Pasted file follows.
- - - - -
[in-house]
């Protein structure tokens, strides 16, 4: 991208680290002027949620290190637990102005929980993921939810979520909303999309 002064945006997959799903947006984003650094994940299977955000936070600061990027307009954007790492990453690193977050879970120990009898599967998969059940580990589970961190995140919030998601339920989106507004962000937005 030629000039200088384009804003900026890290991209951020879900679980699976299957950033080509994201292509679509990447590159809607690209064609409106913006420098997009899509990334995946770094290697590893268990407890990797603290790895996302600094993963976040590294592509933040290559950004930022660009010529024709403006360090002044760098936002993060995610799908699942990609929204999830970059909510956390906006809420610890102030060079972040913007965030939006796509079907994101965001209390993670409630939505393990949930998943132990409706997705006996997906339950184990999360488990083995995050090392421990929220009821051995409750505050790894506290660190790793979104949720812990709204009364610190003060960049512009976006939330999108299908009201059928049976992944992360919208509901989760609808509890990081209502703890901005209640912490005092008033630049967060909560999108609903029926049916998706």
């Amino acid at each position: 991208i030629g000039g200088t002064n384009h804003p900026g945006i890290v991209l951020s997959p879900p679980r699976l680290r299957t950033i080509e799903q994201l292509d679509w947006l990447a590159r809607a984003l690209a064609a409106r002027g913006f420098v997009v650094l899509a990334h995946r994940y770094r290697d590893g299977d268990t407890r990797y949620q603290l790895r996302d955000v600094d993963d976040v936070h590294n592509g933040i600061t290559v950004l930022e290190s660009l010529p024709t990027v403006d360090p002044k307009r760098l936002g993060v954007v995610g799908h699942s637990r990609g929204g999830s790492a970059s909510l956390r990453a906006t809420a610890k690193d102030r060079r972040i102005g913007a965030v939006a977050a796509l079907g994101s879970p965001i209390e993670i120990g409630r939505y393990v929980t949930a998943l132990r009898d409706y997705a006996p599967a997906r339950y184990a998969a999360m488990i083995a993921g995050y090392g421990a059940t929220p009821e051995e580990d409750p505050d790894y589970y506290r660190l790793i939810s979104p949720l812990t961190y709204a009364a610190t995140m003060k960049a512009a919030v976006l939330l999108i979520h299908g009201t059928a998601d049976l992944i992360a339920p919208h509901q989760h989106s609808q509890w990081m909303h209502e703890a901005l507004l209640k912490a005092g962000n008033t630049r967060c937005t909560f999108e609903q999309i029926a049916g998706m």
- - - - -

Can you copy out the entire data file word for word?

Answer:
[in-house]
């Protein structure tokens, strides 16, 4: 991208680290002027949620290190637990102005929980993921939810979520909303999309 002064945006997959799903947006984003650094994940299977955000936070600061990027307009954007790492990453690193977050879970120990009898599967998969059940580990589970961190995140919030998601339920989106507004962000937005 030629000039200088384009804003900026890290991209951020879900679980699976299957950033080509994201292509679509990447590159809607690209064609409106913006420098997009899509990334995946770094290697590893268990407890990797603290790895996302600094993963976040590294592509933040290559950004930022660009010529024709403006360090002044760098936002993060995610799908699942990609929204999830970059909510956390906006809420610890102030060079972040913007965030939006796509079907994101965001209390993670409630939505393990949930998943132990409706997705006996997906339950184990999360488990083995995050090392421990929220009821051995409750505050790894506290660190790793979104949720812990709204009364610190003060960049512009976006939330999108299908009201059928049976992944992360919208509901989760609808509890990081209502703890901005209640912490005092008033630049967060909560999108609903029926049916998706």
């Amino acid at each position: 991208i030629g000039g200088t002064n384009h804003p900026g945006i890290v991209l951020s997959p879900p679980r699976l680290r299957t950033i080509e799903q994201l292509d679509w947006l990447a590159r809607a984003l690209a064609a409106r002027g913006f420098v997009v650094l899509a990334h995946r994940y770094r290697d590893g299977d268990t407890r990797y949620q603290l790895r996302d955000v600094d993963d976040v936070h590294n592509g933040i600061t290559v950004l930022e290190s660009l010529p024709t990027v403006d360090p002044k307009r760098l936002g993060v954007v995610g799908h699942s637990r990609g929204g999830s790492a970059s909510l956390r990453a906006t809420a610890k690193d102030r060079r972040i102005g913007a965030v939006a977050a796509l079907g994101s879970p965001i209390e993670i120990g409630r939505y393990v929980t949930a998943l132990r009898d409706y997705a006996p599967a997906r339950y184990a998969a999360m488990i083995a993921g995050y090392g421990a059940t929220p009821e051995e580990d409750p505050d790894y589970y506290r660190l790793i939810s979104p949720l812990t961190y709204a009364a610190t995140m003060k960049a512009a919030v976006l939330l999108i979520h299908g009201t059928a998601d049976l992944i992360a339920p919208h509901q989760h989106s609808q509890w990081m909303h209502e703890a901005l507004l209640k912490a005092g962000n008033t630049r967060c937005t909560f999108e609903q999309i029926a049916g998706m």